The 84th Annual Meeting of the American Association of Physical Anthropologists (2015)


Infanticide pressure and group size affect natal coat development in wild Colobus vellerosus at Boabeng-Fiema Monkey Sanctuary, Ghana

IULIA BĂDESCU1,2, EVA C. WIKBERG2,3, LISA J. MACDONALD2, STEPHANIE A. FOX2, JOSIE V. VAYRO2 and PASCALE SICOTTE2.

1Department of Anthropology, University of Toronto, 2Department of Anthropology, University of Calgary, 3Department of Integrated Biosciences, University of Tokyo

March 28, 2015 2:30, Grand Ballroom E/F/G Add to calendar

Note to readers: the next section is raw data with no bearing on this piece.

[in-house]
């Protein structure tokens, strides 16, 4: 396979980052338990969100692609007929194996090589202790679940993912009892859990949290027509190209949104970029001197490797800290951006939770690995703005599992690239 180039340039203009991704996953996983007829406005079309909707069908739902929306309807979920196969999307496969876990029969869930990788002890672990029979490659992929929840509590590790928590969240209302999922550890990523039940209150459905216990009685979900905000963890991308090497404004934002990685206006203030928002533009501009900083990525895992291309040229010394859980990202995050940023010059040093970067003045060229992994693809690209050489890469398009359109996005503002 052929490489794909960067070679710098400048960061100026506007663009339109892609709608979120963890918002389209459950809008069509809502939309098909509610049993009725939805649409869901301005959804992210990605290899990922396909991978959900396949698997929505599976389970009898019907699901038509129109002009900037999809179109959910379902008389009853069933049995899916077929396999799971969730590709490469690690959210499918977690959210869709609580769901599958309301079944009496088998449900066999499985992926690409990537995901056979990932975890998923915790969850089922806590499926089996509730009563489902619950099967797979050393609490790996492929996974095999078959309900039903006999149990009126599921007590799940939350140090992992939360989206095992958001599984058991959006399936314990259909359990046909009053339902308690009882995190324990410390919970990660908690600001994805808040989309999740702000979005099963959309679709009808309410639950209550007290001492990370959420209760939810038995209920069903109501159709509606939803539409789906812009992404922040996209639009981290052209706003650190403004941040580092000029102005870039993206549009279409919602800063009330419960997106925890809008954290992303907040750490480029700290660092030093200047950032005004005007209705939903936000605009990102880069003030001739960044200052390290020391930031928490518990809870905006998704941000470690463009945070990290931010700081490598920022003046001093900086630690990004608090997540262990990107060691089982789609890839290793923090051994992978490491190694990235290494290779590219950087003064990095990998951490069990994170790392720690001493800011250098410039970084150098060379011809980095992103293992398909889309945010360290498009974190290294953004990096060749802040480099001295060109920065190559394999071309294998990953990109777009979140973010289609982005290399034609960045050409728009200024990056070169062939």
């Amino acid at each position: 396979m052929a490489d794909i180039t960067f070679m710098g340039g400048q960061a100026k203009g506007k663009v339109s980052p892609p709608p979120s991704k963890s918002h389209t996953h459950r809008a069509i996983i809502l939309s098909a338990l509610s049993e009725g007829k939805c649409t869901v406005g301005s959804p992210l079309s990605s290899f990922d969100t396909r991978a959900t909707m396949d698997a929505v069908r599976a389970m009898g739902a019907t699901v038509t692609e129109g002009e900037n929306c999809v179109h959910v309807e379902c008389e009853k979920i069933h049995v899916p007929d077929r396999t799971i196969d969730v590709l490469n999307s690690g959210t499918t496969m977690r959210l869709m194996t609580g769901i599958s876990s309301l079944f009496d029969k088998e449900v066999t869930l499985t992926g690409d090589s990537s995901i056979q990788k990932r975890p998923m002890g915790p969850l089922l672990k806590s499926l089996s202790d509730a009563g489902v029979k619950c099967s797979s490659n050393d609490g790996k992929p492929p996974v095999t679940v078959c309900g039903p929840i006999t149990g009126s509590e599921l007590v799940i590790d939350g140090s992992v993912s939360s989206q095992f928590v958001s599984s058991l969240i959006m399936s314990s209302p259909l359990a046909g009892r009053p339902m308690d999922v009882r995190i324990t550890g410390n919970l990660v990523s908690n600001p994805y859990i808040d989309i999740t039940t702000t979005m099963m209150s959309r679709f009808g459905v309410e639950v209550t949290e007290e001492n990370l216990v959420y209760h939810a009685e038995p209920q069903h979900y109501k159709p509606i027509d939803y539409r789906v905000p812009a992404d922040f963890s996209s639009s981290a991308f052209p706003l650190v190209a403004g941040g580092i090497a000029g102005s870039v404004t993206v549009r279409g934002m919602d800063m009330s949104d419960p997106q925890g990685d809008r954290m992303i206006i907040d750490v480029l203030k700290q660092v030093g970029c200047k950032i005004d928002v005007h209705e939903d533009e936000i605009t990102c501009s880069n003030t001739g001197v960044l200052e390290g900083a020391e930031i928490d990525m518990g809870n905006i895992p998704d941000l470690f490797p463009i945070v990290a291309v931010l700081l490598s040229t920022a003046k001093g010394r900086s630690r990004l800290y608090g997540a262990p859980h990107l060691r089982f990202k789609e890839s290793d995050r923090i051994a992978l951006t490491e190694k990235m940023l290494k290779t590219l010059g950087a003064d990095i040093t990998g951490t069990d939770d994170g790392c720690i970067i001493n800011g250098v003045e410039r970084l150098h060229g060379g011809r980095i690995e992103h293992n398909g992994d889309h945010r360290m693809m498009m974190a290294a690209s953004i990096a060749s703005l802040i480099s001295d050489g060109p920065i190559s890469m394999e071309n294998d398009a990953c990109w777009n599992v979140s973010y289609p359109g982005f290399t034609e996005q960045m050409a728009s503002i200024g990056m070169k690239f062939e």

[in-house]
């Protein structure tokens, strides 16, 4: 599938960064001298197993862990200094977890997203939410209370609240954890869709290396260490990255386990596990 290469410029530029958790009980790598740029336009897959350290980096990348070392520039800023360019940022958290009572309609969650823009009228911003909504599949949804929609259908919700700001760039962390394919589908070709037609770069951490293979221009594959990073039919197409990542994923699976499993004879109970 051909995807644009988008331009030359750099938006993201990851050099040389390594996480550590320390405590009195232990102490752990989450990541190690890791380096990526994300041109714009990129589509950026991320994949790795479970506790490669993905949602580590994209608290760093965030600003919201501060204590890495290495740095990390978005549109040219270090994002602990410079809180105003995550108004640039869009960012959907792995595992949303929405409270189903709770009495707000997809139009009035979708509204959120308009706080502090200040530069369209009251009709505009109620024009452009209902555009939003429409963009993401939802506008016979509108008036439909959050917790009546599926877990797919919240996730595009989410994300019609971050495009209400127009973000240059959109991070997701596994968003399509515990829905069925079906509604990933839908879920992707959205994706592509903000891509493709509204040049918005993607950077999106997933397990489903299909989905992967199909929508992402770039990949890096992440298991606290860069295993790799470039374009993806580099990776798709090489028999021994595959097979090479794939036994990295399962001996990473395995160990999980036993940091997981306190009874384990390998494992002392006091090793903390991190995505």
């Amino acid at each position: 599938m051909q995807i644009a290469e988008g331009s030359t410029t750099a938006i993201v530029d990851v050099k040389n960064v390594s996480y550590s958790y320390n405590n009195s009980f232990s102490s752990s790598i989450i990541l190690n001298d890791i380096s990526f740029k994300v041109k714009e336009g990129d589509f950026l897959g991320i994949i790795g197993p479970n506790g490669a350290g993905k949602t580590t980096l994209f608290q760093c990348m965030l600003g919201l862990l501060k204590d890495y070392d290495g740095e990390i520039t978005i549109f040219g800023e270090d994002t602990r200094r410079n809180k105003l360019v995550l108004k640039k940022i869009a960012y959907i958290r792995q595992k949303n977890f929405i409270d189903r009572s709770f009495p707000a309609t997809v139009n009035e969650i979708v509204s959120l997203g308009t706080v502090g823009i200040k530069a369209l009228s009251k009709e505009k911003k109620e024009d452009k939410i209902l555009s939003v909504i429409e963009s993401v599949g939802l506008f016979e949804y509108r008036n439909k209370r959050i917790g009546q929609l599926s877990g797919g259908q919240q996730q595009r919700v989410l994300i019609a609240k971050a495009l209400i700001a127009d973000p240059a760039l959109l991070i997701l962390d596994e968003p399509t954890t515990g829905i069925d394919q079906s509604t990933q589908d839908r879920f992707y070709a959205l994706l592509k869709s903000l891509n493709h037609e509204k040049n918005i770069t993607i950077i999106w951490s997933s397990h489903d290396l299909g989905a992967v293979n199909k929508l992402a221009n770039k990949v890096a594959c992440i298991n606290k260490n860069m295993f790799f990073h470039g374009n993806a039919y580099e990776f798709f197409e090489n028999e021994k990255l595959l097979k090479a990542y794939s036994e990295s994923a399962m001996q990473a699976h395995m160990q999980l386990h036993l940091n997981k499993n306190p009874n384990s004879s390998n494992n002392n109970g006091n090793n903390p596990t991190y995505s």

Infants in several primates are born with a distinct natal coat. Anecdotal reports suggest that infants may transition from natal coats to the adult pelage at varying rates. We investigated whether inter-individual variation in the duration of natal coat transitions is best explained by group differences in the intensity of scramble feeding competition or infanticide pressure. From 2008-2013, we collected demographic data on nine Colobus vellerosus groups that varied in composition. We recorded the number of days infants took to transition from white to grey (N=29) and from white to black-and-white (N=35). Using GEE, we investigated whether durations varied according to group size, infant sex, and adult male group composition. Infants in larger groups transitioned from white to grey later than infants in smaller groups (p=0.013), but this effect dissipated later in development (white to black-and-white: p=0.506). Infant males transitioned earlier than females (white to grey: p=0.000; white to black-and-white: p=0.003), perhaps because infanticidal males target male infants more than female infants. Infants in multi-male groups transitioned earlier than infants in uni-male groups (white to grey: p=0.000; white to black-and-white: p=0.006), possibly due to multi-male groups containing lesser-quality males with unstable dominance relationships, which increases infanticide pressure. Lower maternal energetic net gains due to higher feeding competition in larger groups may inhibit early infant development, but variation in natal coat transitions was best explained by the infanticide pressure hypothesis. Our results suggest that the threat of infanticide ultimately shapes infant development in C. vellerosus.